The coverage ratio of most major pension funds increased in the last quarter. Yet next year millions of Dutch people still have a discount on their pension. Pension funds continue to suffer from the persistently low interest rates.
Because of the coronacrisis and the arrival of the new pension system, Minister Great Tit announced earlier this year that the funding ratio should be 90 percent by 31 December, instead of 100 percent. But that 90% also does not make it to some of the funds.
Pension Fund Zorg en Welfare, with more than 2.9 million members, currently has a coverage ratio of 88.5 percent. “We are seriously considering a reduction in pensions in 2021,” says Director Peter Borgdorff. “It is exciting how investments and interest rates develop in the fourth quarter. Because this last quarter of the year is unprecedented.”
Civil Service Fund ABP is also preparing for a pension discount. The coverage ratio was 88.2 percent at the end of September. “As it stands, the chance of pension reduction for next year is real. At present, for an average ABP pension of 700 euros net would be about 15 euros net per month,” says President Corien Wortmann-Kool.
Metalfunds do over the bar
The funds in the metal and engineering sector – with a total of about 2 million participants – currently meet the requirement of a funding ratio of at least 90 percent. At PMT, coverage rose from 89.6 percent in the second quarter to 92.2 percent now.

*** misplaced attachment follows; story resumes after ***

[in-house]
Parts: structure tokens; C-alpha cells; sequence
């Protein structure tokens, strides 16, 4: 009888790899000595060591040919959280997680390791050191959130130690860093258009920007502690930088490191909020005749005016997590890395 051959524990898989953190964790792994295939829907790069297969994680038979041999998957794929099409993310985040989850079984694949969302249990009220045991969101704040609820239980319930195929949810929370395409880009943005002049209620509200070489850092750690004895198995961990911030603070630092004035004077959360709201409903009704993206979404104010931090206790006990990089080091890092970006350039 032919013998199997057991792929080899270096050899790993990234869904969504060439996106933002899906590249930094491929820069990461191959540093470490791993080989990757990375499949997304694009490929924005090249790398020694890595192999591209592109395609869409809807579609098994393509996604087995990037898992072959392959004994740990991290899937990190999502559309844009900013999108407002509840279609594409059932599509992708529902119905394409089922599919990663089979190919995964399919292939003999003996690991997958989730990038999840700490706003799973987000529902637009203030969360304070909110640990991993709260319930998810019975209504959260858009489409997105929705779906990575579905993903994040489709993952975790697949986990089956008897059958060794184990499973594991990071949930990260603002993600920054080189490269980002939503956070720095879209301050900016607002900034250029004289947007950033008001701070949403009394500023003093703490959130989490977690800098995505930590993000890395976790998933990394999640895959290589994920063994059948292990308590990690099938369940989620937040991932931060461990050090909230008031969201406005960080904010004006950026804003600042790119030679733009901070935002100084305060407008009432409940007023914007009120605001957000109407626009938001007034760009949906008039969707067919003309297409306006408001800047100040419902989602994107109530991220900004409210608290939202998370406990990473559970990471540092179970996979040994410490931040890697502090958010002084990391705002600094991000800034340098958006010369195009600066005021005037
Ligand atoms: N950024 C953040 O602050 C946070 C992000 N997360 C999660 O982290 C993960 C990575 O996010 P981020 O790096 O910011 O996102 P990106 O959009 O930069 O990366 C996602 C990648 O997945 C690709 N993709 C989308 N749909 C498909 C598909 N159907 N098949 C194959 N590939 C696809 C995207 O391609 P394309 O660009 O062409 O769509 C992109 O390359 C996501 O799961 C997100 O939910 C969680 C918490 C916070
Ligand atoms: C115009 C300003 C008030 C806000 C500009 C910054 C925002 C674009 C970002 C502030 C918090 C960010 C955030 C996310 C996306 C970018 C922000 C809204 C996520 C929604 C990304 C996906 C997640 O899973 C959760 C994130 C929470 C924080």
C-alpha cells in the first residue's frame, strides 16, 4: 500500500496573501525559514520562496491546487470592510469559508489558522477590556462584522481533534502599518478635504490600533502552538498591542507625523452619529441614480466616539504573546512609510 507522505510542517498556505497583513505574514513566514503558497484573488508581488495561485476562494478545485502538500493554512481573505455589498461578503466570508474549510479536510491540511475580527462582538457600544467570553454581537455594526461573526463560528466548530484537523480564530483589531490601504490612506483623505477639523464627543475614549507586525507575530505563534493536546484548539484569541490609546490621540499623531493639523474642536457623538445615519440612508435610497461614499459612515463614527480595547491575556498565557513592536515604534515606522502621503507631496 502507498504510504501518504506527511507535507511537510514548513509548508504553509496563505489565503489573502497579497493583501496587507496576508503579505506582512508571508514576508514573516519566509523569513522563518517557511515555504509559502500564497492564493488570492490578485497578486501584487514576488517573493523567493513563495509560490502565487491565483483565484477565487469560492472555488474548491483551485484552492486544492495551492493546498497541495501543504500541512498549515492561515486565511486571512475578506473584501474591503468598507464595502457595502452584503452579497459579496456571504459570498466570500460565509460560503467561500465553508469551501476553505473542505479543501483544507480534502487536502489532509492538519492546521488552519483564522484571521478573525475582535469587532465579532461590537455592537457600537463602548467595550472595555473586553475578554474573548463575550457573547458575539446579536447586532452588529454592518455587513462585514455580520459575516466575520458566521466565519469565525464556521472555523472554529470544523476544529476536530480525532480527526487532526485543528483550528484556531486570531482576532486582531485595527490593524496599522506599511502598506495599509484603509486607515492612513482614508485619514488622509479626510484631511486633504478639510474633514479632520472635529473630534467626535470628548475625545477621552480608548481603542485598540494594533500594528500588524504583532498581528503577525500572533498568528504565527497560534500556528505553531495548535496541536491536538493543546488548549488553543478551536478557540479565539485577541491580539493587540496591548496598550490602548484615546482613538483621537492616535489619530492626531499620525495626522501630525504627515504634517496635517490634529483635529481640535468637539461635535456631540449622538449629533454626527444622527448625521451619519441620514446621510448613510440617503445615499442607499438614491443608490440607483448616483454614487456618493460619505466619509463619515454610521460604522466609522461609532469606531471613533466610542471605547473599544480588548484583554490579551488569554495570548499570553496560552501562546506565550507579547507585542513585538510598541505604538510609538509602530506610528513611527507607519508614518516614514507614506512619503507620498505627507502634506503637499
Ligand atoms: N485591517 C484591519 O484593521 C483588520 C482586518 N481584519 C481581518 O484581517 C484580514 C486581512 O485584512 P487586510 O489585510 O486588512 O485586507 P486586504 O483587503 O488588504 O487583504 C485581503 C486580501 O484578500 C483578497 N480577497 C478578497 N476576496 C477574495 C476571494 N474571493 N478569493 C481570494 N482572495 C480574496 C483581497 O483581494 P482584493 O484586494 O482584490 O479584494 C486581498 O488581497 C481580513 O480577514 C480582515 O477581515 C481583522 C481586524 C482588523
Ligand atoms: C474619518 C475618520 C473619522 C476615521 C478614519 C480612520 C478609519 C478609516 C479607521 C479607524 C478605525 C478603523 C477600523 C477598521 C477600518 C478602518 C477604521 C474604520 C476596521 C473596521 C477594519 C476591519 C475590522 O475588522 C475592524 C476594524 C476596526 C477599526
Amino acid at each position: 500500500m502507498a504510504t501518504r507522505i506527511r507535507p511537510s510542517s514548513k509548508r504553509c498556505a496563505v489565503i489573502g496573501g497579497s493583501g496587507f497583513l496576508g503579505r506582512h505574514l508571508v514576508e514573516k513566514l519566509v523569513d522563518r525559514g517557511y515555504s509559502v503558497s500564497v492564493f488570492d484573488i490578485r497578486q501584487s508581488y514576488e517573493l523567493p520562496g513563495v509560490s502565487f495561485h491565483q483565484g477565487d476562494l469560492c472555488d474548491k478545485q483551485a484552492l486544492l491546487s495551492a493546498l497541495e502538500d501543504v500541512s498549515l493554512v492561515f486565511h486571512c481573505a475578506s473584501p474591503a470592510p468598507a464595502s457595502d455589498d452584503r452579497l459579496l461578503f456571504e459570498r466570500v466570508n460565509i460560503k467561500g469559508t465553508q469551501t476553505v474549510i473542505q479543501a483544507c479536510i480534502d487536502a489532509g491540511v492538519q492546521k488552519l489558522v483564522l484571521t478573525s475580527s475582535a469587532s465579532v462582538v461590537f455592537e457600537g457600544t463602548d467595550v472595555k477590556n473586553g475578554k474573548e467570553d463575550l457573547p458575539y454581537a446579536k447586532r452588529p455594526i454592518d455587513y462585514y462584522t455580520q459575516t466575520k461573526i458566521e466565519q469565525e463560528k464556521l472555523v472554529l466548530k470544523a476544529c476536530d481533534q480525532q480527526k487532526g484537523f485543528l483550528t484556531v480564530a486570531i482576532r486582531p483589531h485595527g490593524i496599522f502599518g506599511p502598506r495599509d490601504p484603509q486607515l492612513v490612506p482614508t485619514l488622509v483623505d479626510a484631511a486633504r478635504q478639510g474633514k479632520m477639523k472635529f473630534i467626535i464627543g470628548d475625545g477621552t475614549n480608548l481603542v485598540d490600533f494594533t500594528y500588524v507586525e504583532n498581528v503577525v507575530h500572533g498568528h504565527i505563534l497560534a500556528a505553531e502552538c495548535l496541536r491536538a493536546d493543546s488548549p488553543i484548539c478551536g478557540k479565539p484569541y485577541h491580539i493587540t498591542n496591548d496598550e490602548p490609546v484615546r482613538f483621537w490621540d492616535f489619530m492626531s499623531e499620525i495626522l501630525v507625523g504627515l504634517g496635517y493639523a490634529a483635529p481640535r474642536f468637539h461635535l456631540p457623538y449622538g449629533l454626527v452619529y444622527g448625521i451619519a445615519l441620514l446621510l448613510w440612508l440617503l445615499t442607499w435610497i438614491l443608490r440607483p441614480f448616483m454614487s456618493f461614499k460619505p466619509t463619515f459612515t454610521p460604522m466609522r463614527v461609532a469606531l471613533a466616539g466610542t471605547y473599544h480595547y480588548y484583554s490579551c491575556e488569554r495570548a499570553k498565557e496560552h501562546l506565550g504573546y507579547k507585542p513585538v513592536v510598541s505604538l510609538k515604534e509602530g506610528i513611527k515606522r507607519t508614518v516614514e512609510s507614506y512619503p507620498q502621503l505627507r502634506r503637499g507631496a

In PME, the coverage ratio increased from 90.4 to 93.7 percent. “However, there is still a chance that it will drop below 90% by the end of the year and that we will have to reduce pensions next year,” says Chairman of the Executive Board Eric Uijen. “The economy remains uncertain and companies remain largely dependent on government support. It will be an exciting last quarter.”
The fourth quarter did not start well in terms of interest rates. In the first weeks of October, interest rates on the capital markets fell even further.
Exception to new system?
The question is whether the Cabinet will continue to grant exceptions to the coverage ratio until the introduction of the new pension system in 2026 or not. Also in 2019 Minister Koolmees decided to temporarily reduce the required funding ratio to 90 percent due to a sharp fall in interest rates in the summer of that year.
Employers organisations and trade unions want the minimum coverage until the transition to be set at 90%. In this way, according to the organisations, there is no need to cut pensions unnecessarily unnecessarily.
With the introduction of the new pension system, funds will have to hold less large buffers. That gives room, is the reasoning. It also becomes clearer what a persons personal share of the pension money is; everyone gets their own game.
The desire not to shorten “unnecessarily” was also expressed by the minister himself. In the coming weeks it will be necessary to see how the transitional regime will take shape and how high the coverage of pension funds should be in the coming years.